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Why Bed Bath & Beyond’s CEO stock purchase is a sign of stress, not strength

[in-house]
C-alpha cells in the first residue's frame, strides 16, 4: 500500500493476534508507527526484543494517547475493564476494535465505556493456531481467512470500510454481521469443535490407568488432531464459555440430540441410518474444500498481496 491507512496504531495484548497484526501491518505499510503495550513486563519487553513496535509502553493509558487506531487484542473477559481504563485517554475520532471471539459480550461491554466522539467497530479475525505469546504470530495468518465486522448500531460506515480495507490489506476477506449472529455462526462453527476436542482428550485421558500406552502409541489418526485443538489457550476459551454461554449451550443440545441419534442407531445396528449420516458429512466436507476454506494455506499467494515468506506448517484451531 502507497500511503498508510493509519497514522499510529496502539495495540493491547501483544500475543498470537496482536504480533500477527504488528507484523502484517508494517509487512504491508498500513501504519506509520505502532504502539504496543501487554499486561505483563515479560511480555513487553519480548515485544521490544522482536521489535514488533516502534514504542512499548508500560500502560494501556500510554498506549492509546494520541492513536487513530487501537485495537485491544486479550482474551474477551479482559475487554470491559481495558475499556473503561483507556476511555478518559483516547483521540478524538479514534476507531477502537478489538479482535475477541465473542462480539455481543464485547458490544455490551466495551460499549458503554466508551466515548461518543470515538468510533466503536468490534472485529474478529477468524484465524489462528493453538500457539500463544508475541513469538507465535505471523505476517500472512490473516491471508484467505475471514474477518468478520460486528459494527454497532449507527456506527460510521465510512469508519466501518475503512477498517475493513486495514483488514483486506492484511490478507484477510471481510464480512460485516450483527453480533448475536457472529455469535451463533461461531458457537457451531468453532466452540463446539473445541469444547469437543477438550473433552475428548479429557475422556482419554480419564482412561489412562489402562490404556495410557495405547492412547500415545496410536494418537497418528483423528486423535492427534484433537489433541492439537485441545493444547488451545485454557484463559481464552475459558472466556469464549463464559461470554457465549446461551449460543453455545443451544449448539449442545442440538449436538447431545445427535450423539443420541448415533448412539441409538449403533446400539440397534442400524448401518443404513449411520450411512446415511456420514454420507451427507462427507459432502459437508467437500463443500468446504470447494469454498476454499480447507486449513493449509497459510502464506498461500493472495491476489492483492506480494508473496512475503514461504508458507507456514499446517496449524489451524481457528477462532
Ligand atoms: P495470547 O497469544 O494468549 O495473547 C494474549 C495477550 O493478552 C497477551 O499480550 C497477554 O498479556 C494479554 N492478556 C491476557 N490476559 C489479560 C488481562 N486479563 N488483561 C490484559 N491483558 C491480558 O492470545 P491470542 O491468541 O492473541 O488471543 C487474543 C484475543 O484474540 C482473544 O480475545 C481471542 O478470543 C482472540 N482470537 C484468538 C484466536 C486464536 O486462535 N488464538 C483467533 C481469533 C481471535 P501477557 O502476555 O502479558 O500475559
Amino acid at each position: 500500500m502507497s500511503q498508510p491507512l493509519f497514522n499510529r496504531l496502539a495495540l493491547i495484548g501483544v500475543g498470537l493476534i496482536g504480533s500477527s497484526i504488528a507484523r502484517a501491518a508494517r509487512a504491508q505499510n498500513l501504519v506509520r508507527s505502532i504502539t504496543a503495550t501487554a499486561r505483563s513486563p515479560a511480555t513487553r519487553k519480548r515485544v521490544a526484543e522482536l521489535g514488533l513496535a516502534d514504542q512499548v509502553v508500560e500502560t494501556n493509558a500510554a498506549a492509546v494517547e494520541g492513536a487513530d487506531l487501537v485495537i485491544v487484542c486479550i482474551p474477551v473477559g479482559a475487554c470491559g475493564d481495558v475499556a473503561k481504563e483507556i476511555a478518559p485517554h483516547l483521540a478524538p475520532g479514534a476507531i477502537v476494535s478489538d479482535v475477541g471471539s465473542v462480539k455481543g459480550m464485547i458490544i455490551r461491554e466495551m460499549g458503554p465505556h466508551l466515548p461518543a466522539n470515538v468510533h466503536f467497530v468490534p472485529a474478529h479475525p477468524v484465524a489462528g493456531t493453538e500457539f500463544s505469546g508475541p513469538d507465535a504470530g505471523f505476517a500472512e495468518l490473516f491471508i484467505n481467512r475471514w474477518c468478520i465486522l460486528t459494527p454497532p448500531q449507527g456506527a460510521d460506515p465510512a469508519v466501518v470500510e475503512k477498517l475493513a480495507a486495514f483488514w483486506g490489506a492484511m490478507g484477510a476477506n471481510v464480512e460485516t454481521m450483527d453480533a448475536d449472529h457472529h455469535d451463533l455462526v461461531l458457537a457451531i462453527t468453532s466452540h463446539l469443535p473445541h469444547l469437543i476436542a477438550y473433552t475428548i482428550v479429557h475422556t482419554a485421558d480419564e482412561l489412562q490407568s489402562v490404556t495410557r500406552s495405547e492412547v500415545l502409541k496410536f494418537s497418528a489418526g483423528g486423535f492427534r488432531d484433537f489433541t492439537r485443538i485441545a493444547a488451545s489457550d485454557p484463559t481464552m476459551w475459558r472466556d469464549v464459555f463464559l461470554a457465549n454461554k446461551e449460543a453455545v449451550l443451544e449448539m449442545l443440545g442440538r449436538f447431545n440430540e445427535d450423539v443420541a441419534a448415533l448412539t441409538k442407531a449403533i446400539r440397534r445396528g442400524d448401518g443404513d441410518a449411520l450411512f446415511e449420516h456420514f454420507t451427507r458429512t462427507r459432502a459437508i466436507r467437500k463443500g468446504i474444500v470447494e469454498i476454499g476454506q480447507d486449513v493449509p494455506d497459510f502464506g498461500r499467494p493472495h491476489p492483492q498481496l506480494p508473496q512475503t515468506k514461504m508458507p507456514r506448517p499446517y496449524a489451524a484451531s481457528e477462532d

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Many investors take it as a good sign when a CEO puts their own cash into the company they run. After all, who knows better what opportunities the business has? Unfortunately, it may not always be the case. On Wednesday, filings with the Securities and Exchange Commission revealed Bed Bath & Beyond interim CEO Sue Gove purchased $230,500 worth of stock , while directors Harriet Edelman and Jeff Kirwan ponied up nearly $50,000 each to add to their holdings. Bed Bath & Beyond’s shares jumped more than 20% in Thursday’s trading on the news. But the home goods retailer is not only struggling, it has serious liquidity issues. In fact, Gove’s purchase could be seen as a sign of weakness. Some say it is an attempt to conjure up more confidence about Bed Bath & Beyond’s future as it prepares for the critical holiday shopping season. It also could be a gesture to appease activist investor Ryan Cohen. The billionaire founder of online pet retailer Chewy and current chairman of GameStop has been a Bed Bath & Beyond shareholder through his investment firm RC Ventures. Cohen has been agitating for change at the company for months, and has long been critical of management teams that don’t have some skin in the game. Cohen has been reiterating this stance on Twitter since last week’s ouster of Mark Tritton , Bed Bath & Beyond’s previous CEO. Tritton was forced out after the company reported bleak first-quarter results, with same-store sales that dove 27%. Through a spokesman, Cohen declined to comment. “At best, this is window dressing,” Anthony Chukumba, an analyst at Loop Capital, said when asked about the insider purchases. “I mean, it doesn’t change in any way, shape or form the fundamental story, and the fundamental story is terrible.” Chukumba currently has a sell rating on the stock and is increasingly concerned that a Chapter 11 bankruptcy filing is on the horizon. A meme-stock darling in a cash crunch Bed Bath & Beyond’s stock was caught up in the meme-stock frenzy. Its shares saw brief pops of interest that fueled enormous rallies. But interest has fizzled and the stock is down more than 65% since the start of the year. It closed Friday at $5.09. Gove’s challenges at Bed Bath & Beyond are numerous, but cash is an urgent one. The retailer burned through more than $500 million in its fiscal first quarter ended May 28, leaving it with balance of about $100 million in cash, and $700 million on its revolving credit line. In a research note, Bank of America analyst Jason Haas said that he is modeling Bed Bath & Beyond to burn through $200 million in cash in its fiscal second quarter and $100 million in its third. Then, his model projects the company will have an inflow of $200 million as it sells through its inventory during the holidays. This scenario can only play out if Bed Bath & Beyond has shelves stocked with the kind of merchandise shoppers want to buy. One obstacle management could face is if fearful vendors change credit terms. This has happened to other retailers in the past, most notably, Sears. And it would make an already bad situation worse. Vendors are typically unsecured creditors in bankruptcy court proceedings, and that can leave them on the hook for big losses if a retailer seeks Chapter 11 protection. To limit their risk, vendors may cut back on shipments to a troubled retailer – or stop supplying goods entirely. The other option is to demand bigger payments up front, or shorter payment periods. The impact can be dramatic. Bank of America’s Haas calculated that if suppliers reduced payment periods from 60 days to 30, Bed Bath & Beyond would have a cash outflow of $400 million. That’s a difficult position for it to support with its current liquidity, Haas said. Finding liquidity It’s possible Gove expects to provide Bed Bath & Beyond with a financial cushion by raising money through new stock or debt issuance. Loop’s Chukumba doubts Bed Bath & Beyond could raise more funds. Bed Bath & Beyond was not immediately available for comment. But in its latest earnings call, chief financial officer Gustavo Arnal said the company had sufficient liquidity. “We have sufficient liquidity within our credit facility as we speak, and working with [Berkeley Research Group], working with our financial advisors, there are avenues that we’re exploring to even increase further our liquidity and navigate through the working capital cycle, particularly in the next two quarters, given the seasonality of our business,” Arnal said. “So we are confident in our ability to manage cash, liquidity, strengthen the balance sheet, and be very focused on where we invest and where we take costs out.” In conjunction with the earnings report, Bed Bath & Beyond announced it had hired consulting firm Berkeley Research Group to help with its cash, inventory and balance sheet management. Berkeley has worked with a number of troubled retailers, including Modell’s, Things Remembered and Gymboree. These three retailers ultimately sought bankruptcy protection. Gove isn’t a newcomer to the company or the industry. She has more than three decades of industry experience as an executive at golf equipment retailer Golfsmith and jeweler Zale and as a retail restructuring advisor. Gove also has been on Bed Bath & Beyond’s board since 2019, and served on its strategy committee. The company’s struggles and precarious financial situation are well known to her. Tritton’s efforts at Bed Bath & Beyond Bed Bath & Beyond was already floundering when Tritton, a former Target executive, joined three years ago. He was the first CEO to lead the retailer that hadn’t grown up in its ranks. He moved quickly to bring in his own team and tried to implement some of the strategies that had been so successful for him as Target’s chief merchant. Most notably, he launched a number of private label brands. At the same time, he scaled back on coupons, which proved to not be popular with Bed Bath & Beyond’s most loyal customers. The combination of these two moves may have been his undoing. The newer store brands didn’t have time to gain traction and bring in new shoppers. At the same time, the store’s base fled when the discounts they enjoyed were taken away. Tritton’s other efforts should have improved its financial position. He sold half the company’s real estate, reaping more than $250 million in proceeds, and he ditched noncore businesses such as Cost Plus World Market and Christmas Tree Shops. But some of that money was put toward renovating stores to make them appear less cluttered as part of his turnaround plan. The company also accelerated the pace of a $1 billion share repurchase program. That decision is now being questioned. “Them buying back stock so aggressively when they were in the midst of a turnaround that wasn’t going particularly well was nonsensical,” Chukumba said. “It made no sense whatsoever. They should have been preserving their liquidity.” Now, Tritton and many other executives are out. Chief accounting officer John Barresi, chief merchant Joe Hartsig and SVP of financial planning and analysis Heather Plutino have all left. Buybuy Baby’s fate? Cohen has been pushing for the sale or spin off of buybuy Baby , but separating the business could leave Bed Bath & Beyond in an even worse financial position, according to analysts. Buybuy Baby is the star of the company’s portfolio. It has continued to grow sales, and has a strong position in the category. During the recent earnings call, Edelman, Bed Bath & Beyond’s independent chair, said the company is working to determine buybuy Baby’s future. “The business is a very attractive business , and we’re not alone in appreciating its value,” Gove added, on the call. “We know there is interest.” Chukumba recently looked at other companies he had previously covered that went bankrupt to see if there were any parallels to Bed Bath & Beyond’s situation. He said the most surprising thing he discovered was that the companies he examined — Circuit City, HHgregg and Pier 1 Imports — all had better sales trends in the two quarters before they filed for bankruptcy protection than Bed Bath & Beyond has now. Also, all three retailers had less levered balance sheets, he said. Bed Bath & Beyond has $1.27 billion in net debt, while HHgregg only had $28 million in net debt when it filed. Pier One had $346 million, and Circuit City had $189 million. Retail trends also aren’t going in the company’s favor. The economy is slowing and retailers, including Walmart and Target, have found themselves with excess inventory. “They [Bed Bath & Beyond] were struggling when everyone else was doing well,” he said. “What do you think’s going to happen when suddenly the macro, instead of being this massive tailwind, is now a pretty significant headwind?”